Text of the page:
Safety, Health and Injury Management and Wellbeing

Personal protective equipment guidelines

Our role is to develop and assist in the implementation of the UWA safety, health and wellbeing programs in order to minimise the risk of injury, illness and property damage.

We provide consultancy and other services to promote best practice and legislative compliance in all University and related activities.

Further information

There are also other types of personal protective equipment that are required for specific tasks not covered here, such as:

  • disposable clothing for working with chemicals, radiation hazards, welding, painting
  • lead aprons for X-ray protection
  • sleeve protectors, aprons, coveralls when using chemicals
  • leather jackets, trousers and spats for welding
  • thermal and cold protective clothing for work near furnaces and cool rooms.

Personal protective equipment (PPE) is clothing and equipment worn by employees, students, contractors or visitors to protect or shield their bodies from workplace hazards.

Section 19 of the Occupational Safety and Health Act 1984 sets out the obligation of an employer 'where it is not practicable to avoid the presence of hazards at the workplace, [to] provide the employees with, or otherwise provide for the employees to have, such adequate personal protective clothing and equipment as is practicable to protect them against those hazards, without any cost to the employees'.

In the hierarchy of controls (elimination, substitution, engineering, administration and PPE), personal protective equipment is considered the least satisfactory method in the prevention of work-related injury or illness and is only to be used when other measures are not feasible or cannot be implemented immediately. PPE should be used, however, to supplement or augment other means of hazard control, to further minimise the risk of injury.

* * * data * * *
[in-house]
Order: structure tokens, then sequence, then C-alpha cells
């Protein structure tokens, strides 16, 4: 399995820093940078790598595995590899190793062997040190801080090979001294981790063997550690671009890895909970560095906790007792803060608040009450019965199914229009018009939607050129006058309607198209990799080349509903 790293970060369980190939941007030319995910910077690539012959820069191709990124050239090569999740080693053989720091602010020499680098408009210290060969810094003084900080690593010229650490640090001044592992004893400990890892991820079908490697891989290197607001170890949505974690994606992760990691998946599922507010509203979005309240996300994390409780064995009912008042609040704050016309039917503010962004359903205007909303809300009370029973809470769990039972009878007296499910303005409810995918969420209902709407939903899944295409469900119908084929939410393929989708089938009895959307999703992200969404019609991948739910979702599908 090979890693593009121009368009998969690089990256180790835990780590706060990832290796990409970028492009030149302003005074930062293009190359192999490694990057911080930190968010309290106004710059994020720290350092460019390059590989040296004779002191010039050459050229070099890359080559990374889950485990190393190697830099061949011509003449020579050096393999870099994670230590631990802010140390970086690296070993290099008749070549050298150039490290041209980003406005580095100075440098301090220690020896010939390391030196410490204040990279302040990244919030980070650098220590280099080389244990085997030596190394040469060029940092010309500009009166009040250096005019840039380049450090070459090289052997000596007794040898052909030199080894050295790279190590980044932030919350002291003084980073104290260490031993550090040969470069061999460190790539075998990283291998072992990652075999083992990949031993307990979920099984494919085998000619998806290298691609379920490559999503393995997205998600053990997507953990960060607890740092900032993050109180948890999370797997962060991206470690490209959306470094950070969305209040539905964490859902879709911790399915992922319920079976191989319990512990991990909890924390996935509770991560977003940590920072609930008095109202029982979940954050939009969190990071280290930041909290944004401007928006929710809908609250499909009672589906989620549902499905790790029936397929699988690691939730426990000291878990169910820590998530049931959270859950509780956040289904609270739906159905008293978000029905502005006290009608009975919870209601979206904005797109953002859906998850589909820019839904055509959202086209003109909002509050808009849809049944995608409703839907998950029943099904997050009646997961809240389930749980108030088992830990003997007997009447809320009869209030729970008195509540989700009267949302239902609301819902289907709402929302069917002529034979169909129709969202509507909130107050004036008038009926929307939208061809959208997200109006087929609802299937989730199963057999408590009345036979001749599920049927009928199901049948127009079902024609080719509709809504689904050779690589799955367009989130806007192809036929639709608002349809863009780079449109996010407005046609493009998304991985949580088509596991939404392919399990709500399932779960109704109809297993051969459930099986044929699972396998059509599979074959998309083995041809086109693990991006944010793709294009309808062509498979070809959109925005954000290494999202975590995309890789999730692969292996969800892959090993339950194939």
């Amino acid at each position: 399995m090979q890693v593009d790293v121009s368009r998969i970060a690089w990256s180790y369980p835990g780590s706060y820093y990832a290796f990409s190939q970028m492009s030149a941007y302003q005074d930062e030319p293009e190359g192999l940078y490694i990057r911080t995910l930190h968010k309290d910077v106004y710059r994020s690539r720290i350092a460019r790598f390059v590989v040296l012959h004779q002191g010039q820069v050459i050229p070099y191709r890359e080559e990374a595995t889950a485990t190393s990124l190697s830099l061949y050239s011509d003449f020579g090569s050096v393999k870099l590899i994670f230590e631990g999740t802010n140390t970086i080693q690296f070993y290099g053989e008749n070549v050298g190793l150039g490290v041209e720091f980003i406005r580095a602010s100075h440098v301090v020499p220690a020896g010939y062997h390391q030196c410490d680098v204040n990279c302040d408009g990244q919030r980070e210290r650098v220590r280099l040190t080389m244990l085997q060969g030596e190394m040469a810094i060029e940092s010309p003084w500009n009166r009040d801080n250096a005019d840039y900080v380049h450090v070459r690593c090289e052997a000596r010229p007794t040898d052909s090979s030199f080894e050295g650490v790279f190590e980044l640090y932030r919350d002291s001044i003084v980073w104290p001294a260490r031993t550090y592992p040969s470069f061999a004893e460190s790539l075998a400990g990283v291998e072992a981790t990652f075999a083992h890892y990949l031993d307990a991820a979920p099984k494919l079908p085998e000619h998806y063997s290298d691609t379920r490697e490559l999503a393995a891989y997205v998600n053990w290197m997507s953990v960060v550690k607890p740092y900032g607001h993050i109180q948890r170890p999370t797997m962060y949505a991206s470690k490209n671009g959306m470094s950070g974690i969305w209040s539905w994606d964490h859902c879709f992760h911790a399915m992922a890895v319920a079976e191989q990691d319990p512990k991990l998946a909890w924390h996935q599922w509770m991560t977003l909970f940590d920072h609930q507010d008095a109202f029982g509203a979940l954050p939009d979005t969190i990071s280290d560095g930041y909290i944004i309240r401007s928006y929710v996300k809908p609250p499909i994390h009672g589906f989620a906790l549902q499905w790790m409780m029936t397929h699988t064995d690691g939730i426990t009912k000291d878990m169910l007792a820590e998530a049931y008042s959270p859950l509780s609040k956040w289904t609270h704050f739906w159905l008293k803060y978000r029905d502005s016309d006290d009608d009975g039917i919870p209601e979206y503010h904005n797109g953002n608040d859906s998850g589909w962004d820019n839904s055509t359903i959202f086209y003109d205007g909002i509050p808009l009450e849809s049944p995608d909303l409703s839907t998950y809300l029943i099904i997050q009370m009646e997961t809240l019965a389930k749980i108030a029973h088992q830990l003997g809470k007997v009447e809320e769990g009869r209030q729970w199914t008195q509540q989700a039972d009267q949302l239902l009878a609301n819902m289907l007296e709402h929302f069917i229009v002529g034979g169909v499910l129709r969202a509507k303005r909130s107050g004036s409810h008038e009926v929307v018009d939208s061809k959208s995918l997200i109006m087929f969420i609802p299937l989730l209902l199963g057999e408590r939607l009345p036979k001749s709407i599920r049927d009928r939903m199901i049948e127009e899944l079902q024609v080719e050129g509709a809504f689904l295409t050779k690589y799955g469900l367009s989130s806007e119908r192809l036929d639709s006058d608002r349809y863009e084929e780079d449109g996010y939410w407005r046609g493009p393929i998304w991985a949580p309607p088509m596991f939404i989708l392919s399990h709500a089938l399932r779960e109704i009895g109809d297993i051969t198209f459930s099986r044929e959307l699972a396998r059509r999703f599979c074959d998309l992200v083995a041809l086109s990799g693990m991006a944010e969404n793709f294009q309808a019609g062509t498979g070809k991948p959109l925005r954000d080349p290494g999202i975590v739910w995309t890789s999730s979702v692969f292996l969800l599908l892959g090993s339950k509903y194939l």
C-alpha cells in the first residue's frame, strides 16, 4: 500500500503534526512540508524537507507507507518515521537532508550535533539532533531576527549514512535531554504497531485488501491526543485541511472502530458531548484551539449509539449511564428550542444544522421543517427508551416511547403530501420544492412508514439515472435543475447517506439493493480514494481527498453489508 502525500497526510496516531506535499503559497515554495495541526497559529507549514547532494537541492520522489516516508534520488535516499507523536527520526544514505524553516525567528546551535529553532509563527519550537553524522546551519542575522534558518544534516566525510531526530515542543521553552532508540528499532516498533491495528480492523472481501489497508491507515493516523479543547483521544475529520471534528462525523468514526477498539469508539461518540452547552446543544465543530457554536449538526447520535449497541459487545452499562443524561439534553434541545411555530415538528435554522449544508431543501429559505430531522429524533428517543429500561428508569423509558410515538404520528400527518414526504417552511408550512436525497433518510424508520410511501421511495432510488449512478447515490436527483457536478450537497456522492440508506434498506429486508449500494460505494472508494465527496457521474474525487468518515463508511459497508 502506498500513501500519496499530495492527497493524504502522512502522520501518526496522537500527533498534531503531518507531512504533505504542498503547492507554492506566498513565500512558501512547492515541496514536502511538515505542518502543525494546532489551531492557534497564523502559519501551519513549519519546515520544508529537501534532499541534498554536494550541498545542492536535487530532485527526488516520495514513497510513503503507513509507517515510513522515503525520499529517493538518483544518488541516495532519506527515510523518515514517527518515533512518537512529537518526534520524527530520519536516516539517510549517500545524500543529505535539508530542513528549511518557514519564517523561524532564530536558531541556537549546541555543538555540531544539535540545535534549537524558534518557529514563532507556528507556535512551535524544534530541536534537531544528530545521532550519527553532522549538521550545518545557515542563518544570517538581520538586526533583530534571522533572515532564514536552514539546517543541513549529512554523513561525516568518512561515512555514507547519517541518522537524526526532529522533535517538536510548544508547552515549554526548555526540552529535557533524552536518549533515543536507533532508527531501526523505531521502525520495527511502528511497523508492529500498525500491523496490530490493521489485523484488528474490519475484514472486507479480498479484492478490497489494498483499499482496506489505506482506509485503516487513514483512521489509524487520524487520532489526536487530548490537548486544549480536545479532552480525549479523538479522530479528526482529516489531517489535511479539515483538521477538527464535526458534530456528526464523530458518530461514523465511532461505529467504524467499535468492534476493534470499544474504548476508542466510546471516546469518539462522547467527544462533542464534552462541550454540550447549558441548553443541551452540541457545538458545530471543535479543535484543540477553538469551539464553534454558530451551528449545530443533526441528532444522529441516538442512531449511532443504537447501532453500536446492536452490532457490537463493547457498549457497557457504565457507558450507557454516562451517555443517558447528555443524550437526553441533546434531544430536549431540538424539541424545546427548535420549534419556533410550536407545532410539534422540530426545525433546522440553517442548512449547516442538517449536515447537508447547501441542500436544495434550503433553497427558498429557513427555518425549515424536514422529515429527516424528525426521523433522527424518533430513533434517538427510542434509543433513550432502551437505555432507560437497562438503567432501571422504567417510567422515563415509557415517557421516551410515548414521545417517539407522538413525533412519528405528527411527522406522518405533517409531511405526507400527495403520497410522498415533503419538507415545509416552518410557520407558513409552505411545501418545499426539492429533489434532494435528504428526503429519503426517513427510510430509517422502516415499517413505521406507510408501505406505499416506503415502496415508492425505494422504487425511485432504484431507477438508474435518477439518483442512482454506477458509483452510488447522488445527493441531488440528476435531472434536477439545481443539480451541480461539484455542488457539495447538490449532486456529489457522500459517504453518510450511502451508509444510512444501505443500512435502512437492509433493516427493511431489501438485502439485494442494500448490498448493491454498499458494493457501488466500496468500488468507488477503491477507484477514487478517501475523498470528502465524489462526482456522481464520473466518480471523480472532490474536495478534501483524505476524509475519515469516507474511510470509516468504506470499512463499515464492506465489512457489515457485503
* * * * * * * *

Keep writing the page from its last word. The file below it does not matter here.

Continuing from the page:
Issues affecting use of PPE include discomfort and inconvenience, and inappropriate or poorly maintained equipment. It is vital that problems caused by inadequate selection, fit and maintenance do not undermine the effectiveness of the equipment.

Types of personal protective equipment

PPE can be considered in the following categories, based on the type of protection afforded by the equipment:

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Responsibilities for equipment

Management must ensure that:

  • the needs for PPE are assessed by a person who is competent to judge whether other methods of risk control can offer better protection of safety and health than the provision of PPE
  • professional advice is obtained, where necessary, to identify the most suitable types of PPE for the tasks to be carried out
  • training is provided to supervisors and employees to enable them to ensure the proper selection, fit, use, cleaning and maintenance of PPE
  • supervision and enforcement of the PPE policy is undertaken
  • evaluation of the effectiveness of the PPE program is carried out on a regular basis
  • suitable PPE is provided for visitors who may be exposed to hazards in the workplace. At UWA this includes students where appropriate. Equipment shall be properly cleaned before re-issue
  • all equipment complies with current relevant Australian Standards and should be stamped or labelled with an AS compliance marking. Existing PPE shall be re-assessed regularly to ensure compliance.

According to Occupational Safety and Health Regulations 1996 regulation 3.35, employees:

  1. must use the protective clothing or equipment in a manner in which he or she has been properly instructed to use it
  2. must not misuse or damage the clothing or equipment, and
  3. must, as soon as practicable after becoming aware of any
    • damage to
    • malfunction of, or
    • need to clean or sterilise, the clothing or equipment
    notify the person providing the clothing or equipment of the damage, malfunction or need to clean or sterilise the clothing or equipment.

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Sources of more detailed information

Up to date information on relevant codes can be accessed through SAI Global. Contact Safety and Health for further information if required.

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Personal protective equipment checklist


Management record

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